In addition, the environment team works closely with colleagues in Parliament’s estates team, including waste management on significant building projects. The environment team will continue to be an important stakeholder in the programme to refurbish and develop the buildings within the northern part of the estate.
Are there issues with contamination of recycling and how are these dealt with?
Contamination has happened from time to time. The environment team has continued to work closely with our cleaning teams to identify where any mistakes are being made, and the ‘awareness raising’ elements of the mixed recycling scheme are ongoing in order to refresh people’s understanding.
Our provider will also be focusing on auditing Parliament’s waste streams. An initial audit has already been completed on our current waste collection systems, the outcome of which, including any recommendations for improvement, is due shortly.
Regarding the continuous improvement approach, what type of improvements are currently being considered?
Parliament is working with the new provider to assess the feasibility of recycling coffee cups. The main challenge is the plastic film which lines the paper cups, which standard recycling processes cannot separate. This is in response to an audit carried out by WRAP, which estimated that coffee cups make up approximately 2% of our waste stream by weight. The environment team is awaiting the result of a recent trial implemented by the new provider.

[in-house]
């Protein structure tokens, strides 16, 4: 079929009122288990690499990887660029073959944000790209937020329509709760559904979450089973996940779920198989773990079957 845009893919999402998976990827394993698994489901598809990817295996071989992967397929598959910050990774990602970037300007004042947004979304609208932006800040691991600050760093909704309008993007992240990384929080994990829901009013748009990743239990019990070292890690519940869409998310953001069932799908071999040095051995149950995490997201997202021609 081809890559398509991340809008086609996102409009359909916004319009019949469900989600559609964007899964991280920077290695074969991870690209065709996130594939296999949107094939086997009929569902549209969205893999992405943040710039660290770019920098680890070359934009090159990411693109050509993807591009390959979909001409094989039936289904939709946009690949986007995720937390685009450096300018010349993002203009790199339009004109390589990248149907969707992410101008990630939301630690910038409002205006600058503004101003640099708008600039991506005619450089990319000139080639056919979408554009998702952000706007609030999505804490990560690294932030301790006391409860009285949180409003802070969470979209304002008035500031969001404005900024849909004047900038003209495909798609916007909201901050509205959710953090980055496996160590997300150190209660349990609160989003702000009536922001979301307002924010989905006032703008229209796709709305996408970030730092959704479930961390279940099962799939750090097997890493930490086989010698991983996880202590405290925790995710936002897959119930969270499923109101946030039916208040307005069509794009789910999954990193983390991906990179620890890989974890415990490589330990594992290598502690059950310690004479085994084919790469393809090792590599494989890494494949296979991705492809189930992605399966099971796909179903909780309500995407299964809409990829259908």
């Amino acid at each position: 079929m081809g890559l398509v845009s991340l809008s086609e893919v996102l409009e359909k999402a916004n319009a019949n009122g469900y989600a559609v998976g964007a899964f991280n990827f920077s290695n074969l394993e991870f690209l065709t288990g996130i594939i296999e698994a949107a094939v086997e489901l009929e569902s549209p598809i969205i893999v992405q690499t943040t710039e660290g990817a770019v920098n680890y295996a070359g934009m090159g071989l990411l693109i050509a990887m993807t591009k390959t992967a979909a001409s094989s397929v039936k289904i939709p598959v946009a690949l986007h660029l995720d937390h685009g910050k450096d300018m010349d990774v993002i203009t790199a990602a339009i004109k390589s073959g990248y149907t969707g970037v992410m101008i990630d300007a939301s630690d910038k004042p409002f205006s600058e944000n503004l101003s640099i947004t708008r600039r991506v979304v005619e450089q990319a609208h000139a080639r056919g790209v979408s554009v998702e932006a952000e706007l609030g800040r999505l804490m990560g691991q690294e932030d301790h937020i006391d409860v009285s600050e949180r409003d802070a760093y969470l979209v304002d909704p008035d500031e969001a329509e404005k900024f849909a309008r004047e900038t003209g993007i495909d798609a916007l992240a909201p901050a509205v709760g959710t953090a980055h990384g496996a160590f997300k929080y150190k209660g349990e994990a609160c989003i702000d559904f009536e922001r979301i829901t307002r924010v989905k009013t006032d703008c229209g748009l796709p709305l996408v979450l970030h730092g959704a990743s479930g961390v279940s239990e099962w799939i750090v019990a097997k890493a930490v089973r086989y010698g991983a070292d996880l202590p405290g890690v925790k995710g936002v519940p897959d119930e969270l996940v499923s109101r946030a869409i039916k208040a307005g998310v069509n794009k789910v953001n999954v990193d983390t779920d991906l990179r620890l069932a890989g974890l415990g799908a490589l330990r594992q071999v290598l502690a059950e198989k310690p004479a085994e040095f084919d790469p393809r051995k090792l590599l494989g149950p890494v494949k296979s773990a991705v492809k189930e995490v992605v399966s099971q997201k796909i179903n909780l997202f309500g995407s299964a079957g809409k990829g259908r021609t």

What is the vision for waste and recycling in five years’ time?
Parliament’s current targets will be reviewed in 2020-21, at which point the environment team expects that new or refreshed targets will be set. But the aim will be to minimise continually the amount of waste that the estate generates, as well as to maximise recycling practices.
Parliament is embarking on the refurbishment and development of the buildings within the northern part of the estate, as well as preparing for major renovation of the Palace of Westminster. It is anticipated that these programmes of work will not only transform our buildings and infrastructure, but also how the Parliamentary Estate is used – which will have associated impacts on its waste and recycling in five years’ time and beyond.
Martin Wittekind is business and compliance manager, in-house services, and Abi Green is environmental coordinator, in-house services, both at the House of Commons
PARLIAMENT’S RECYCLING BY NUMBERS
By 2020-21 (against baselines from the 2008-09 financial year) to:
- Reduce the weight of waste generated by 30%
- Recycle 75% of waste generated (by weight)
Parliament has a zero waste to landfill policy
At the end of the 2016-17 financial year, Parliament had:
- Reduced the weight of waste generated by 16.9% (on base year)
- Recycled 63.9% of waste generated
As well as factors such as the huge numbers of visitors and security, intermittent events such as the recent general election (originally anticipated for 2020-21), can contribute to spikes in the amount of waste generated.